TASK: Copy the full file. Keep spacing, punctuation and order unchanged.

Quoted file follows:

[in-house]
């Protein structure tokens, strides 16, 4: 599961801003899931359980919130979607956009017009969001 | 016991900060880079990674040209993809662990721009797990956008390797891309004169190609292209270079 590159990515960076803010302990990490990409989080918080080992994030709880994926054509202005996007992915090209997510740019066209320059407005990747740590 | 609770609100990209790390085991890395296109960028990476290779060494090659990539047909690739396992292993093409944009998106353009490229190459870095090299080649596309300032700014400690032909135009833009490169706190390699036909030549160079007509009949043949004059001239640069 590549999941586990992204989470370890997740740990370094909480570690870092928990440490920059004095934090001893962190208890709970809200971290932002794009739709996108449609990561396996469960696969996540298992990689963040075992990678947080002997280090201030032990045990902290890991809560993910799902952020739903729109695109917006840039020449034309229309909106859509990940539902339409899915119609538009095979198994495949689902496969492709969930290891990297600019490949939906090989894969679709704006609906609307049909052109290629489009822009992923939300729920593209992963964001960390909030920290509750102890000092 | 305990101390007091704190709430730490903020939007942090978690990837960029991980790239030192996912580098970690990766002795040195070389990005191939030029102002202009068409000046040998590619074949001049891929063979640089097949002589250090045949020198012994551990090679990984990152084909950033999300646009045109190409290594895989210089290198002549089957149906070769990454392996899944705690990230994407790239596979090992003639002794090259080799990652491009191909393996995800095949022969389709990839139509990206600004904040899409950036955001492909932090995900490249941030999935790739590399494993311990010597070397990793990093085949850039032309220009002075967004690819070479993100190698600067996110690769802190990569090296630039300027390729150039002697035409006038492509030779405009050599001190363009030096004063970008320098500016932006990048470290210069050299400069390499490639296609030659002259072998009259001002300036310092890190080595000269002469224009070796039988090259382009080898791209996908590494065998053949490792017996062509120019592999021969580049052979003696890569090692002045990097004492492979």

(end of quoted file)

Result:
[in-house]
């Protein structure tokens, strides 16, 4: 599961801003899931359980919130979607956009017009969001 | 016991900060880079990674040209993809662990721009797990956008390797891309004169190609292209270079 590159990515960076803010302990990490990409989080918080080992994030709880994926054509202005996007992915090209997510740019066209320059407005990747740590 | 609770609100990209790390085991890395296109960028990476290779060494090659990539047909690739396992292993093409944009998106353009490229190459870095090299080649596309300032700014400690032909135009833009490169706190390699036909030549160079007509009949043949004059001239640069 590549999941586990992204989470370890997740740990370094909480570690870092928990440490920059004095934090001893962190208890709970809200971290932002794009739709996108449609990561396996469960696969996540298992990689963040075992990678947080002997280090201030032990045990902290890991809560993910799902952020739903729109695109917006840039020449034309229309909106859509990940539902339409899915119609538009095979198994495949689902496969492709969930290891990297600019490949939906090989894969679709704006609906609307049909052109290629489009822009992923939300729920593209992963964001960390909030920290509750102890000092 | 305990101390007091704190709430730490903020939007942090978690990837960029991980790239030192996912580098970690990766002795040195070389990005191939030029102002202009068409000046040998590619074949001049891929063979640089097949002589250090045949020198012994551990090679990984990152084909950033999300646009045109190409290594895989210089290198002549089957149906070769990454392996899944705690990230994407790239596979090992003639002794090259080799990652491009191909393996995800095949022969389709990839139509990206600004904040899409950036955001492909932090995900490249941030999935790739590399494993311990010597070397990793990093085949850039032309220009002075967004690819070479993100190698600067996110690769802190990569090296630039300027390729150039002697035409006038492509030779405009050599001190363009030096004063970008320098500016932006990048470290210069050299400069390499490639296609030659002259072998009259001002300036310092890190080595000269002469224009070796039988090259382009080898791209996908590494065998053949490792017996062509120019592999021969580049052979003696890569090692002045990097004492492979």